European markets opened with roar but ended in a whimper on Tuesday.
Stocks markets across the continent rose over 1% at the open, building on Monday’s strong gains. But momentum faded as the day went on, hit by a tepid open for US markets and poor retail and consumer data on both sides of the Atlantic.
“Western markets lost their way as Tuesday progressed, with some duff data serving to undermine sentiment,” said Connor Campbell, a financial analyst at trading platform SpreadEx.
Equities had been higher in early trade thanks to an encouraging statement from the US trade negotiator’s office overnight. US trade negotiator Robert Lighthizer and his Chinese counterpart held a call on Monday to review the progress of the “Phase One” trade deal signed in January.
“Both sides see progress and are committed to taking the steps necessary to ensure the success of the agreement,” the Office of the United States Trade Representative said in a statement.
“The outcome of [the] trade review between the two largest economies of the world has removed a significant obstacle for the global equity markets,” Naeem Aslam, chief market analyst at Avatrade, said in a morning email.
The statement sparked strong gains in the US futures markets and a bullish open for European markets.
It came despite early data from Germany confirming the country’s economy shrank by 9.7% in the second quarter. The contraction was in fact better than economists had forecast and reflected a period during the height of lockdown in the country, which now looks outdated. Dutch bank ING described the data as the “final glance in the rearview mirror.”
The drift lower coincided with an underwhelming open on Wall Street. The S&P 500 (^GSPC) was flat by the time Europe closed, while the Dow Jones (^DJI) had lost 0.6% and Nasdaq (^IXIC) rose 0.1%. Stocks took a hit after US consumer confidence slipped to a 6-year low.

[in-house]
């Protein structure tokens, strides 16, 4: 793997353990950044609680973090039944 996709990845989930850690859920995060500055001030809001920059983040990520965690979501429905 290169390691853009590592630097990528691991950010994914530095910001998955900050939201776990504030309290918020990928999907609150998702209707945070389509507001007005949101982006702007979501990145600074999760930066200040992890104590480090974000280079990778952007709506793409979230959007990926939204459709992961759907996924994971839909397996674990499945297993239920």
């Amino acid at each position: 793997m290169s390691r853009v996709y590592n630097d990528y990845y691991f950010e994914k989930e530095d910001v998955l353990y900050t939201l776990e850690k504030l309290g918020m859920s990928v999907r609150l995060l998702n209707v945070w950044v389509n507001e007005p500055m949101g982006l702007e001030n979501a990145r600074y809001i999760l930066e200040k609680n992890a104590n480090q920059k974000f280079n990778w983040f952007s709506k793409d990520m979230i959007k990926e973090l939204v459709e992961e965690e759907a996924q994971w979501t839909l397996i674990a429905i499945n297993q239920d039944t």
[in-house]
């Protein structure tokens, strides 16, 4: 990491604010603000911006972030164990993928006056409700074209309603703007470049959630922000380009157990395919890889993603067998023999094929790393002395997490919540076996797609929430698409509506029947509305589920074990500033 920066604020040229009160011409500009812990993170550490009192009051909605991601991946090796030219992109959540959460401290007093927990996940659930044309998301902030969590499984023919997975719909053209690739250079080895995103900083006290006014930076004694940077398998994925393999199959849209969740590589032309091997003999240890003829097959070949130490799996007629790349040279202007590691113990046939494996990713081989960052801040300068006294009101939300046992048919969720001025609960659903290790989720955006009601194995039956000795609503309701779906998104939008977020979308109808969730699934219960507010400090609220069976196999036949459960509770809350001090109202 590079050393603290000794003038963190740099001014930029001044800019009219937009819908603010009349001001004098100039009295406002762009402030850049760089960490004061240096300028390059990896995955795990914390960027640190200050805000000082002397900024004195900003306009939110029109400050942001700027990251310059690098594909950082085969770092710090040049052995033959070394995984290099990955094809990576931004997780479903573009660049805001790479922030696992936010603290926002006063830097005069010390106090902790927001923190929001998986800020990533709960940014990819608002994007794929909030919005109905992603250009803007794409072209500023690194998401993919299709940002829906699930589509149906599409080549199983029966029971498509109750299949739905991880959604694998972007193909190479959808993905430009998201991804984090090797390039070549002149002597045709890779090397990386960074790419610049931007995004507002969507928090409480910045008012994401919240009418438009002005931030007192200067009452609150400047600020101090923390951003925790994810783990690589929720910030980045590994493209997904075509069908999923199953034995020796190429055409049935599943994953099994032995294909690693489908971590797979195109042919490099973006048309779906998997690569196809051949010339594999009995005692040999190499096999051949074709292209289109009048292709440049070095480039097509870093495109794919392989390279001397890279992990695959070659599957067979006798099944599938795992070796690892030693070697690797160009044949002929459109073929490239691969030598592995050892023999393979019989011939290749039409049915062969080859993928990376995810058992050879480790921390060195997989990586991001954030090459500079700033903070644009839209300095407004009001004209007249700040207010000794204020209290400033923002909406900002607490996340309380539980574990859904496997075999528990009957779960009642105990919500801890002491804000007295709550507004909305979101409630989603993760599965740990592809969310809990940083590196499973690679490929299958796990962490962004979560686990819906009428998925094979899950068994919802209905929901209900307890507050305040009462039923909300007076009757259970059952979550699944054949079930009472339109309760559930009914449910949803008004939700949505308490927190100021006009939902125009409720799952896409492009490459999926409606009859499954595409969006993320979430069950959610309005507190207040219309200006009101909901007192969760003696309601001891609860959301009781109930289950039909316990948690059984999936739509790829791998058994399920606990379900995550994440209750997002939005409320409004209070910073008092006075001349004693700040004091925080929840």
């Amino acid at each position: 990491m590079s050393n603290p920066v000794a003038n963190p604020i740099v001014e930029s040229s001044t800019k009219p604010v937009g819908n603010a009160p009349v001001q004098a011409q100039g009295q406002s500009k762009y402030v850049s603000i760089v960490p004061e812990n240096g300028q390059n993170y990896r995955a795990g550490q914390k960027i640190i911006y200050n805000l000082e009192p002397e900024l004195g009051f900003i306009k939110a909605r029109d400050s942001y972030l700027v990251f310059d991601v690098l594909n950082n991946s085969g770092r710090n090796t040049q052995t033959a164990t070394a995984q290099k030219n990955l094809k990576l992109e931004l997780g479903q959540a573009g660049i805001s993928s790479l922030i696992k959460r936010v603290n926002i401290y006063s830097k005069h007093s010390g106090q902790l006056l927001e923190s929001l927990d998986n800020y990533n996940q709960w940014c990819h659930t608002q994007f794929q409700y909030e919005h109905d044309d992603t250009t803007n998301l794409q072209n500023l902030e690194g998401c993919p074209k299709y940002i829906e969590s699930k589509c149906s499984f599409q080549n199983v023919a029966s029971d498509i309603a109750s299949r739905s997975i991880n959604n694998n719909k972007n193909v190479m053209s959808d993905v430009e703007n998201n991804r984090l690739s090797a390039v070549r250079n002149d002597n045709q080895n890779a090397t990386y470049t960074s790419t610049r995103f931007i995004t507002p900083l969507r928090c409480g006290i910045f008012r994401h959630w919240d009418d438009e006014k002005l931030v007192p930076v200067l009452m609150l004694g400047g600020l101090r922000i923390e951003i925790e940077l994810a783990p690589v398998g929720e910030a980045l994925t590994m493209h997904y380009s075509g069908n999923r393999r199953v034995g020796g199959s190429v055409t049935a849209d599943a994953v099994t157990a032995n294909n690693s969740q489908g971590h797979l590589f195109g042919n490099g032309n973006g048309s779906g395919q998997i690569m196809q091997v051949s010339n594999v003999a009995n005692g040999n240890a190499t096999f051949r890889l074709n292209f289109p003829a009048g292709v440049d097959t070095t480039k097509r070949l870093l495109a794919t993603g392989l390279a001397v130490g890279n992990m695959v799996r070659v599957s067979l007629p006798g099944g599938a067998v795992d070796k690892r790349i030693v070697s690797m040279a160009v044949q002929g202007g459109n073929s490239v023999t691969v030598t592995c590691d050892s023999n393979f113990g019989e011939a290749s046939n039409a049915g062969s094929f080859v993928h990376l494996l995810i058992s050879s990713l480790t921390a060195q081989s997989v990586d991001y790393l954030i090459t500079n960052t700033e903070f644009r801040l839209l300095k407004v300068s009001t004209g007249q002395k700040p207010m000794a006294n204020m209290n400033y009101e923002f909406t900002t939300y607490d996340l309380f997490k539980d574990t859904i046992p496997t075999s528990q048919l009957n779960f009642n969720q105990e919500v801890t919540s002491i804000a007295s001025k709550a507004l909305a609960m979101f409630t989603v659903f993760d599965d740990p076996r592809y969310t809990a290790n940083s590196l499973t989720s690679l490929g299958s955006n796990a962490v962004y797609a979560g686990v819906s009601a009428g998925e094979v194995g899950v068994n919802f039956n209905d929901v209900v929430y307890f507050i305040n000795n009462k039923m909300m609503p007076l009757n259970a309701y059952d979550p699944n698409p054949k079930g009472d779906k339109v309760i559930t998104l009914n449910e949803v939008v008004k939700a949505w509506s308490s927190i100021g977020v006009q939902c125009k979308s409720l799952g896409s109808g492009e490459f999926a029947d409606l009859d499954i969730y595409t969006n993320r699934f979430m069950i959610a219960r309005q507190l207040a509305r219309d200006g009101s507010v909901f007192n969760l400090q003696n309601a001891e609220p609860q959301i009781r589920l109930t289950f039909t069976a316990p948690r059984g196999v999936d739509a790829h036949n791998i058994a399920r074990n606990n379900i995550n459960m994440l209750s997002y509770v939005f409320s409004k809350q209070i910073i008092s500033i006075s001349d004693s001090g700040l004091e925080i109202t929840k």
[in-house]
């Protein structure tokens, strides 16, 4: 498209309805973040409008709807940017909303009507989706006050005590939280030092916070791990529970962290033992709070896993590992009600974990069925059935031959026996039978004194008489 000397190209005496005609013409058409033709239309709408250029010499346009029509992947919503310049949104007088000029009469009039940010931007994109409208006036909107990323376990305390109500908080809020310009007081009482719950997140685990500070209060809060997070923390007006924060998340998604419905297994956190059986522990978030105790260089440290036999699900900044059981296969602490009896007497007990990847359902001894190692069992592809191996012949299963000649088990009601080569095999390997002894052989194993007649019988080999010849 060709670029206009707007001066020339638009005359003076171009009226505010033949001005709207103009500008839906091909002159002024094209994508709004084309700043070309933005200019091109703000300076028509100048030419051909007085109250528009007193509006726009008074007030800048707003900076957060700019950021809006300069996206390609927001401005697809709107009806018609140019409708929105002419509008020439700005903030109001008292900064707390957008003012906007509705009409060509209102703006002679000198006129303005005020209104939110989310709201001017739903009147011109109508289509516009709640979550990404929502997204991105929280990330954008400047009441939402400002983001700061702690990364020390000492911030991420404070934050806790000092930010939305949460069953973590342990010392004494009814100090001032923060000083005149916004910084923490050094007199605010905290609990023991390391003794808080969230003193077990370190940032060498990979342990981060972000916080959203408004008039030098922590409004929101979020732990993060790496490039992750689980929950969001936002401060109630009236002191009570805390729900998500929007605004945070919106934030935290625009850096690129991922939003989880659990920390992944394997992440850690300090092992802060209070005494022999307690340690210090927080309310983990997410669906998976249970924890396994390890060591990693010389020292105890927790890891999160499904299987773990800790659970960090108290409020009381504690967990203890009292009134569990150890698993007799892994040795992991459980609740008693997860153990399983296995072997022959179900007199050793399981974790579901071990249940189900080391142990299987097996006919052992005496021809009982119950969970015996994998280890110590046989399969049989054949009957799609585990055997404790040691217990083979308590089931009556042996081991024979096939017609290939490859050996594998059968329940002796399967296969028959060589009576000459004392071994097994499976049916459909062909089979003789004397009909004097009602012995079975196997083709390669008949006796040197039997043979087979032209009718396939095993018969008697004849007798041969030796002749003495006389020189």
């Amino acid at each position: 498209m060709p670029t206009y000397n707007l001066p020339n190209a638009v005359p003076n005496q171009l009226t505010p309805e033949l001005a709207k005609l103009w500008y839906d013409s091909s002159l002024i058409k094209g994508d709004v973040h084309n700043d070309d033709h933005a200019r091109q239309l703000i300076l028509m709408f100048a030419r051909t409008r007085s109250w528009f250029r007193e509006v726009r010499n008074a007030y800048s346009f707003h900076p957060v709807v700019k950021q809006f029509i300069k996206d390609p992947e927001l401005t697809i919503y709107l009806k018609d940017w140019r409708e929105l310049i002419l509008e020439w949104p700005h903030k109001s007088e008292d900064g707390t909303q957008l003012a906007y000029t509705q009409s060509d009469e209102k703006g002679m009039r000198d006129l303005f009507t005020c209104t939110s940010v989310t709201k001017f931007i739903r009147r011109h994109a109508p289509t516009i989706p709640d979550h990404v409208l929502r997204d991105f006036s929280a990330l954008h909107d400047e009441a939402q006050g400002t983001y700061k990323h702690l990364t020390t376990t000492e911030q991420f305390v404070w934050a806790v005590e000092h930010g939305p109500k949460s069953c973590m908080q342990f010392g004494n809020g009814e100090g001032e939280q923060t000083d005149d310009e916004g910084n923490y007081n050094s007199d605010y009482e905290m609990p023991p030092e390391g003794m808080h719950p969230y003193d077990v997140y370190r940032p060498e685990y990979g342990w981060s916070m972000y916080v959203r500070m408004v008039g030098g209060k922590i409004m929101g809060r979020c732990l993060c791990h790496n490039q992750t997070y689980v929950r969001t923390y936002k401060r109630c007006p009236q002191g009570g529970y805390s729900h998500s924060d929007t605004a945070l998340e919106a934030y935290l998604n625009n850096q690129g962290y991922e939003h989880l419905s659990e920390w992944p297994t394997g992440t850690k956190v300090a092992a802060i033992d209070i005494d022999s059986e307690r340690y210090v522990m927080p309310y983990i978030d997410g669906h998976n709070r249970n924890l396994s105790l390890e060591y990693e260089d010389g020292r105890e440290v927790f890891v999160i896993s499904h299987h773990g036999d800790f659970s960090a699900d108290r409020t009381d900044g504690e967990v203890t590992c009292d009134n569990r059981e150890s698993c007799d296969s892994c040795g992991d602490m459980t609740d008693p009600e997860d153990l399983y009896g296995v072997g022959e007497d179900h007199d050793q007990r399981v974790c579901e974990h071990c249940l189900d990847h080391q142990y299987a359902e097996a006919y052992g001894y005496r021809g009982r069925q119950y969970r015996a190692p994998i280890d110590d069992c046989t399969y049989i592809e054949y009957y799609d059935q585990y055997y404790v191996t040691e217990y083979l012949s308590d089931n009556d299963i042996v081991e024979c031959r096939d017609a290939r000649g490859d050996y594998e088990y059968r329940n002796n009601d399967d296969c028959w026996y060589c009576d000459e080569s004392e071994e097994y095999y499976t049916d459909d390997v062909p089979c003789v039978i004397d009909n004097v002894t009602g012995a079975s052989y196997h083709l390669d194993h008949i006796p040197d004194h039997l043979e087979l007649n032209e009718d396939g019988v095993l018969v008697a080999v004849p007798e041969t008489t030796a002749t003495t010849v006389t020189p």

Despite the muted action, US stock markets remain near record highs and Mark Haefele, chief investment officer at UBS Global Wealth Management, said stocks were expected to continue rising in the short-term.
“The S&P 500 experienced its longest winning streak of the year with four consecutive weekly advances, and notched another record high on Monday,” Haefele wrote in a note.
“We continue to think that markets can advance further, amid progress on COVID-19 treatments and vaccines.”
The FTSE 100 (^FTSE) was a notable under-performer, closing down 1.1%. The bluechip index was hit by a strengthening pound, which rose 0.4% against the dollar (GBPUSD=X). Around 70% of FTSE 100 earnings are in dollars.
Retail data also weighed on the index. The Confederation of British Industry (CBI)’s long-running Distributive Trades Survey recorded the sharpest drop in retail employment in the UK since 2009 in the year to August. The CBI said worse was to come in September.
Earlier in the day UBS had also downgraded its outlook for UK GDP this year, following similar recent downgrades from HSBC, Deutsche Bank, and Barclays in recent weeks.
Action in Asia overnight was mixed. Japan’s Nikkei (^225) rallied strongly, gaining 1.3%, but Chinese markets were muted. The Shanghai Composite (000001.SS) slipped 0.3%, the Shenzen Component (399001.SZ) was flat, and the Hong Kong Hang Seng (^HSI) fell 0.2%.